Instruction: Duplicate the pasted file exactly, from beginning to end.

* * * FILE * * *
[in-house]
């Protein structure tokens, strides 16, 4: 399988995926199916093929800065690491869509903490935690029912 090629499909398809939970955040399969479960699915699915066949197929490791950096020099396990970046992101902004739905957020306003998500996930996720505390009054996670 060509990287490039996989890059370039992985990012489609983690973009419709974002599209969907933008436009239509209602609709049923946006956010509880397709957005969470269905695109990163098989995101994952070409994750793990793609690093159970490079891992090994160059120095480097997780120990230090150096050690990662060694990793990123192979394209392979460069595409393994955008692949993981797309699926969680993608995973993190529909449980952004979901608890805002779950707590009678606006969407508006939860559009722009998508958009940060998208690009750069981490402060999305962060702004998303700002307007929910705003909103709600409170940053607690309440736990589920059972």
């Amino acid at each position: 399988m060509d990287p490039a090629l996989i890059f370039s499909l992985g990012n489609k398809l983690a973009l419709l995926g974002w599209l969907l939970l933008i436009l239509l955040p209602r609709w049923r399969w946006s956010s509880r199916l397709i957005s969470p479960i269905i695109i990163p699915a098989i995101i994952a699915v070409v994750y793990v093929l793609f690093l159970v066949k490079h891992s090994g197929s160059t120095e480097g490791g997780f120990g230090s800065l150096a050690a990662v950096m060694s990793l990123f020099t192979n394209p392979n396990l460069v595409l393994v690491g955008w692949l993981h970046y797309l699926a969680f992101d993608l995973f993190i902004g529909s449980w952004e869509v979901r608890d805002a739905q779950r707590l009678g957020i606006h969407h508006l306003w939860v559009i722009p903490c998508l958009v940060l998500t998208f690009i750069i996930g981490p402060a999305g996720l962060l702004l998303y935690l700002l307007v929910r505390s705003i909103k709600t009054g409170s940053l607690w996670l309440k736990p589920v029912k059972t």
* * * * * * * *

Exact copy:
[in-house]
């Protein structure tokens, strides 16, 4: 399988995926199916093929800065690491869509903490935690029912 090629499909398809939970955040399969479960699915699915066949197929490791950096020099396990970046992101902004739905957020306003998500996930996720505390009054996670 060509990287490039996989890059370039992985990012489609983690973009419709974002599209969907933008436009239509209602609709049923946006956010509880397709957005969470269905695109990163098989995101994952070409994750793990793609690093159970490079891992090994160059120095480097997780120990230090150096050690990662060694990793990123192979394209392979460069595409393994955008692949993981797309699926969680993608995973993190529909449980952004979901608890805002779950707590009678606006969407508006939860559009722009998508958009940060998208690009750069981490402060999305962060702004998303700002307007929910705003909103709600409170940053607690309440736990589920059972």
């Amino acid at each position: 399988m060509d990287p490039a090629l996989i890059f370039s499909l992985g990012n489609k398809l983690a973009l419709l995926g974002w599209l969907l939970l933008i436009l239509l955040p209602r609709w049923r399969w946006s956010s509880r199916l397709i957005s969470p479960i269905i695109i990163p699915a098989i995101i994952a699915v070409v994750y793990v093929l793609f690093l159970v066949k490079h891992s090994g197929s160059t120095e480097g490791g997780f120990g230090s800065l150096a050690a990662v950096m060694s990793l990123f020099t192979n394209p392979n396990l460069v595409l393994v690491g955008w692949l993981h970046y797309l699926a969680f992101d993608l995973f993190i902004g529909s449980w952004e869509v979901r608890d805002a739905q779950r707590l009678g957020i606006h969407h508006l306003w939860v559009i722009p903490c998508l958009v940060l998500t998208f690009i750069i996930g981490p402060a999305g996720l962060l702004l998303y935690l700002l307007v929910r505390s705003i909103k709600t009054g409170s940053l607690w996670l309440k736990p589920v029912k059972t």